The Department of Public Enterprises says Eskom has achieved a saving of R10 billion in costs. This is better that the target of R7.7 billion the entity had set itself.
The department has added that there has also been a reduction in the R35.3 billion debt by municipalities that was recorded at the end of last year, as some defaulting municipalities have started paying up.
The huge debt owed by residents of Soweto remains a concern. However, Director-General in the Department Kgathatso Tlhakudi explained to members of the Public Enterprises Committee how some of the savings were achieved.
“Most of these savings have been realized in the primary energy space as well as improving how the business is run and taking the debt cost out of its operations. There had been a commitment to sell off the Eskom Finance Company which provides financial services to Eskom employees. The sale is expected to be concluded by the end of this financial year and it will help reduce the debt burden on the business.”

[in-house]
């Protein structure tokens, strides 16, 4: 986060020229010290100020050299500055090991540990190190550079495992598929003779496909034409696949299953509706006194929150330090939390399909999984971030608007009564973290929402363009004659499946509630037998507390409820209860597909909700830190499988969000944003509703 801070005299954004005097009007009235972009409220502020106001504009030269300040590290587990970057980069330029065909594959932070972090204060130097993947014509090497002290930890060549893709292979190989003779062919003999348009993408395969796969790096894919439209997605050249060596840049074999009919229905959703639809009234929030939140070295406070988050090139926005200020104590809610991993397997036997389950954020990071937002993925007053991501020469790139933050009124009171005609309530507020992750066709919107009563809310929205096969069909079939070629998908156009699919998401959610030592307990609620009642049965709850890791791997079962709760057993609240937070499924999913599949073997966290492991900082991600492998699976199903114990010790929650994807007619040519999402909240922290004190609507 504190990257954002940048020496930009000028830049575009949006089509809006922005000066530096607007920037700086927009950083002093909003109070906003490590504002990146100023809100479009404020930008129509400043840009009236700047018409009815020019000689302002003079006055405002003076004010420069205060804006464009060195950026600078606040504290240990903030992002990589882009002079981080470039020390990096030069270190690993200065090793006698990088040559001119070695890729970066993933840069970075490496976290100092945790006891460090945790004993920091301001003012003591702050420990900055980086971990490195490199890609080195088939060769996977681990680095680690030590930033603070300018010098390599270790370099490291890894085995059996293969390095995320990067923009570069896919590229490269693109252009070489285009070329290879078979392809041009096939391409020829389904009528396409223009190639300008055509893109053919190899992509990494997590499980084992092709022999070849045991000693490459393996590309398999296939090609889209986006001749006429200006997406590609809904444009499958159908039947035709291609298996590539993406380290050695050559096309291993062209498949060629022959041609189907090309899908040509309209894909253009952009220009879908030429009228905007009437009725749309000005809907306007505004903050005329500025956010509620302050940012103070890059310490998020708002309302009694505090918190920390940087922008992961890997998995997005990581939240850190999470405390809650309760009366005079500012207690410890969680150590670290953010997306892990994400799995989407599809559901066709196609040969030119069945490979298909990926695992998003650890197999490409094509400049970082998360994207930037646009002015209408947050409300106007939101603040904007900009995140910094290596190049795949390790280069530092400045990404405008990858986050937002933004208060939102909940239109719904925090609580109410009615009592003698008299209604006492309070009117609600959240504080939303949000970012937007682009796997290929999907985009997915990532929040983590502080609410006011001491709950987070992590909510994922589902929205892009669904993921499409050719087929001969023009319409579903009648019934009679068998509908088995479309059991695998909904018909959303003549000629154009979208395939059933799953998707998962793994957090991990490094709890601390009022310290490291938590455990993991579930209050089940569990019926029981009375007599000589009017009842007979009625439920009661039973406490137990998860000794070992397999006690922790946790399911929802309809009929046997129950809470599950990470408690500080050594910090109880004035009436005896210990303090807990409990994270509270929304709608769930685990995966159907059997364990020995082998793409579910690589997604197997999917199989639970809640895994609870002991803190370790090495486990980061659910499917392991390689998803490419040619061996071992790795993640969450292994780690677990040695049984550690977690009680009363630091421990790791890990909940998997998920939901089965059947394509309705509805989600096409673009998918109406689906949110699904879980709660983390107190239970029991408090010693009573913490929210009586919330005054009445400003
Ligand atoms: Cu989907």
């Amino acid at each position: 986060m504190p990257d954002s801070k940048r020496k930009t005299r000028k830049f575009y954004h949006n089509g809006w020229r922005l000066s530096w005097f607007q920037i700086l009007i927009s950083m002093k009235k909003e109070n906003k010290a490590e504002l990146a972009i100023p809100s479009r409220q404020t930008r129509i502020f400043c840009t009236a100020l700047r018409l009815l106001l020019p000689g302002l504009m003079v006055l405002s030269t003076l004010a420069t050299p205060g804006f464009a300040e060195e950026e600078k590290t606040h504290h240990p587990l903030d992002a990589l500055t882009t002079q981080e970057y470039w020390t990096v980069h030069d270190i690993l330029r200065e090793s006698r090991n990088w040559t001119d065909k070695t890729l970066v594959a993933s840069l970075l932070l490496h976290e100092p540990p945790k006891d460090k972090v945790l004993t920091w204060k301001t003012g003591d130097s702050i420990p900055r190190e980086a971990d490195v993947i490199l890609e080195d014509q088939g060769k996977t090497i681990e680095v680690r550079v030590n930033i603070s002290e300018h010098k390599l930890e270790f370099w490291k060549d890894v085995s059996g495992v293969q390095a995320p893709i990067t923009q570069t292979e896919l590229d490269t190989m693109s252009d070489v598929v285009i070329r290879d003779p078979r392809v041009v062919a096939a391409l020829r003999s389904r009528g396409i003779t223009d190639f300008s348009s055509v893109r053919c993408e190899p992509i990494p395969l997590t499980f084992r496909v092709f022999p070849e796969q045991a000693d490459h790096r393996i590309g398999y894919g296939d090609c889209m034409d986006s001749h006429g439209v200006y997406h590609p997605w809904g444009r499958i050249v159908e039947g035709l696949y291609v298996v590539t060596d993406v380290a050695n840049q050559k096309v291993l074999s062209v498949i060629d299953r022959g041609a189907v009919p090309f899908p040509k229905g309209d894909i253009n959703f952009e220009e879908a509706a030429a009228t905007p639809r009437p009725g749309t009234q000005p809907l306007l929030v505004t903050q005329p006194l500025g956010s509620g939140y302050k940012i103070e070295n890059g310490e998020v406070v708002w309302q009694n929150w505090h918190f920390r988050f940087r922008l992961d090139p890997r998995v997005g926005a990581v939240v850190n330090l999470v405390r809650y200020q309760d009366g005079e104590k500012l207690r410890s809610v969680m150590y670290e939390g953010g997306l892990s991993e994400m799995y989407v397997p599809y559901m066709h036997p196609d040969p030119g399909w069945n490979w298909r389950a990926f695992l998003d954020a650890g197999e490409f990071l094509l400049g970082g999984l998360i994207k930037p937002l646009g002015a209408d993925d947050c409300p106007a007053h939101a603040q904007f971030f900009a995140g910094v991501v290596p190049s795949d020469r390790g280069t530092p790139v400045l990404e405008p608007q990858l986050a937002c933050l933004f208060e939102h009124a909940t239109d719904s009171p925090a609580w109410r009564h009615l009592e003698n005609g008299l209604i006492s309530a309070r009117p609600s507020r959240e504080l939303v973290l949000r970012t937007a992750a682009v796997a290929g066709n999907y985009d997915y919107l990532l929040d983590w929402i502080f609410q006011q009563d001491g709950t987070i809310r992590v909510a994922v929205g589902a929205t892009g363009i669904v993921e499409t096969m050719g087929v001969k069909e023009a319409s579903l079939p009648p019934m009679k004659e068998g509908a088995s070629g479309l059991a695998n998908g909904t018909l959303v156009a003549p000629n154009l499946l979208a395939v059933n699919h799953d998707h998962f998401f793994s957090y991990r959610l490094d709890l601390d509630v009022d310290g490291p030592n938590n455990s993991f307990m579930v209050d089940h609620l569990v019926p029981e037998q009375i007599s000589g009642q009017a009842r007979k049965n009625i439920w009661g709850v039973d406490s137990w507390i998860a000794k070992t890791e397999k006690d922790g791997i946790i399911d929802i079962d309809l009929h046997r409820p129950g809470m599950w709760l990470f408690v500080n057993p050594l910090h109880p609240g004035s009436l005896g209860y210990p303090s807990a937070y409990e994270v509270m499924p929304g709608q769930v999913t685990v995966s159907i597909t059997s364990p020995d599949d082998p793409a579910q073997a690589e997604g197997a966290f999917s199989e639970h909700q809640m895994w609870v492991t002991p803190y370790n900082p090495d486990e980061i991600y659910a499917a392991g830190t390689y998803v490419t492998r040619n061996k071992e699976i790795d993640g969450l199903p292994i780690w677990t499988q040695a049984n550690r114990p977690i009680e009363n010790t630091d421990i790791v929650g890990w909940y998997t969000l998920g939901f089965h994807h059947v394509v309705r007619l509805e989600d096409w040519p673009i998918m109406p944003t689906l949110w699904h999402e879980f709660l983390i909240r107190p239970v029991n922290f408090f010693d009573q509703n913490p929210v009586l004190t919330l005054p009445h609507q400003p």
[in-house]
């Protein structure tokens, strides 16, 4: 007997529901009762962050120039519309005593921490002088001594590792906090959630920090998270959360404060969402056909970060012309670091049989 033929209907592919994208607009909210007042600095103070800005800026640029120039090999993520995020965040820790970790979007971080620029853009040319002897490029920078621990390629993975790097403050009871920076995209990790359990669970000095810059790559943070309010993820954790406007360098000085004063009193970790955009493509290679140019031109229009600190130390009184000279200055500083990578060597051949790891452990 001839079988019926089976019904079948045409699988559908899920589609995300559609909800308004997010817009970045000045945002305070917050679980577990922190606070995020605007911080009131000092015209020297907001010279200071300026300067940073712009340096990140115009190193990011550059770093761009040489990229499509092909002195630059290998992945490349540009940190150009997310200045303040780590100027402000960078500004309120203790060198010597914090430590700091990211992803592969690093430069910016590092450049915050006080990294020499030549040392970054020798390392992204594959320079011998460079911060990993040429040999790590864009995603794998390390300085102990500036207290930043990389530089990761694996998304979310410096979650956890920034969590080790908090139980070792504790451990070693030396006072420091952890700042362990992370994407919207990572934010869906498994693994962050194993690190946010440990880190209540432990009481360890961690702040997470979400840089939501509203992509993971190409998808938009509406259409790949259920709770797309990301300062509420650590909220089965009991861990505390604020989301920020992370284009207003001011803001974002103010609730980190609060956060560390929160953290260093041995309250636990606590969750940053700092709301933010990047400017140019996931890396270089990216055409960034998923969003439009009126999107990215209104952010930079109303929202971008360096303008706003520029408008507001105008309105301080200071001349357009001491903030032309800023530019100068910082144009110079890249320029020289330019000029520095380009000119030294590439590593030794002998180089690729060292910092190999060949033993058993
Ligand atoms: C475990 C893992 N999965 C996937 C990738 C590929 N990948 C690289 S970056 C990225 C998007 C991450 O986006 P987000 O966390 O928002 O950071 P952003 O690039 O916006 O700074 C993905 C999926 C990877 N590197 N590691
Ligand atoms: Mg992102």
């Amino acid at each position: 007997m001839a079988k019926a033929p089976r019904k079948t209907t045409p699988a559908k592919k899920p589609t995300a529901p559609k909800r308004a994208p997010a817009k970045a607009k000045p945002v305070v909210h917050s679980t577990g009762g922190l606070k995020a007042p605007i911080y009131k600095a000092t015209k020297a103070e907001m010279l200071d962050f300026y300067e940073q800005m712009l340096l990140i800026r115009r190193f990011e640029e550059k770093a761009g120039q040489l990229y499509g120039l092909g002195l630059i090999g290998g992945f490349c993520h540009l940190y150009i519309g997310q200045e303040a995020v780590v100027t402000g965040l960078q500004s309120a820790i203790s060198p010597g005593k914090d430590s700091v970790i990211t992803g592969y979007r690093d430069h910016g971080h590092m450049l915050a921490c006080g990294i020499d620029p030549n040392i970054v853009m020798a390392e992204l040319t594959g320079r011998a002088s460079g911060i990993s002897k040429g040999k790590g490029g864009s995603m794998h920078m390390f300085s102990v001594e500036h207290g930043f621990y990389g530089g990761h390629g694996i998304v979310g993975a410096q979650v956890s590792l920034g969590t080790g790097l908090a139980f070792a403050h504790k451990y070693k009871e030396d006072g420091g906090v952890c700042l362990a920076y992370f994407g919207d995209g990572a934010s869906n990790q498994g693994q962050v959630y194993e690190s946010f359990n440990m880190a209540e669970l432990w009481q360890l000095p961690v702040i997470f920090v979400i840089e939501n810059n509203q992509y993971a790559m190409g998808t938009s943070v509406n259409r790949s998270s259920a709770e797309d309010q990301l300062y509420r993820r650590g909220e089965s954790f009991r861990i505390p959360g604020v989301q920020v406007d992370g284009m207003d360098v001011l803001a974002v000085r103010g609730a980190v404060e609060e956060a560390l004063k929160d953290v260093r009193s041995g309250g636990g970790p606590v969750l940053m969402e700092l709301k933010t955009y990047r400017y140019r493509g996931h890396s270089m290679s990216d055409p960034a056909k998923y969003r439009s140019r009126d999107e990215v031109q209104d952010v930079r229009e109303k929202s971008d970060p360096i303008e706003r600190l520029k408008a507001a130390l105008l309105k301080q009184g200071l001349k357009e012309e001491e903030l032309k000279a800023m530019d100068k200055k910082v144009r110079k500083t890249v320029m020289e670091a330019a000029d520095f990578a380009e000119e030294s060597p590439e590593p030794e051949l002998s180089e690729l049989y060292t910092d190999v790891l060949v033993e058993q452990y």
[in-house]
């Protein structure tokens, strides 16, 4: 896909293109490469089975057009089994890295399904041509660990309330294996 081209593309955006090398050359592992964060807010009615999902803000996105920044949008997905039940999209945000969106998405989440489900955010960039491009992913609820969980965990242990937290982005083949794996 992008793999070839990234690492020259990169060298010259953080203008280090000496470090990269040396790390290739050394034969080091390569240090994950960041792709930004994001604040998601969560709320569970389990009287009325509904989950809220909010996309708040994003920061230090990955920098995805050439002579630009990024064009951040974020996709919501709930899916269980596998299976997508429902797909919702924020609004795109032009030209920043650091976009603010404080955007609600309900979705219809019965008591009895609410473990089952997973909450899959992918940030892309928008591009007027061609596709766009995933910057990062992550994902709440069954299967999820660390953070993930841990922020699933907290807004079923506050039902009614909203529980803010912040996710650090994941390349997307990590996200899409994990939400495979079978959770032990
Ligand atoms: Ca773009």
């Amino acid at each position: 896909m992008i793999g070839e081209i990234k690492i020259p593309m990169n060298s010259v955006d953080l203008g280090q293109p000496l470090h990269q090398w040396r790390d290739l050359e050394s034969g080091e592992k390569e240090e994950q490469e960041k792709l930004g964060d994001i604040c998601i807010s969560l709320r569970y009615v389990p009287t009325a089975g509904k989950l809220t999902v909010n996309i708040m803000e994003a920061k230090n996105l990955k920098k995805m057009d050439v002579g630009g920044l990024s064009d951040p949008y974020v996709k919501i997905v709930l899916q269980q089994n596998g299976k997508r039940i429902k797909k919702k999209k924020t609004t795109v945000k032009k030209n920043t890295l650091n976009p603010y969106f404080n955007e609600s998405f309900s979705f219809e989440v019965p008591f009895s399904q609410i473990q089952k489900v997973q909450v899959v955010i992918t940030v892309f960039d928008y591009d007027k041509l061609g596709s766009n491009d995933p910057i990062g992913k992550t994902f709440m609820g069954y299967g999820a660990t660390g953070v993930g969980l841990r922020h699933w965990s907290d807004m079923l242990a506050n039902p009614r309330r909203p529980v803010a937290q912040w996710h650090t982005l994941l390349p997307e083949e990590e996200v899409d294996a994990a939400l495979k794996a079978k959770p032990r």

Rising municipal debt to Eskom poses a serious risk: Deputy President Mabuza
Eskom presents pricing structure
Last week, Eskom presented its plans to change its electricity pricing structure to the National Energy Regulator of South Africa.
This included moving away from the Incline Block Tariff or IBT. Incline Block Tariffs divide the electricity price into several steps or blocks. The first block of electricity is at the lowest price.
As the customer purchases more electricity during the month, the electricity bought will eventually fall in block two which is a bit more expensive. Not using IBT will mean there will be some cost relief for households consuming more power.
But it will increase some basic costs for those who use less. Tariffs would also be structured according to peak and off-peak times.
Dr Stephen Labson, former consultant to Eskom, shares more: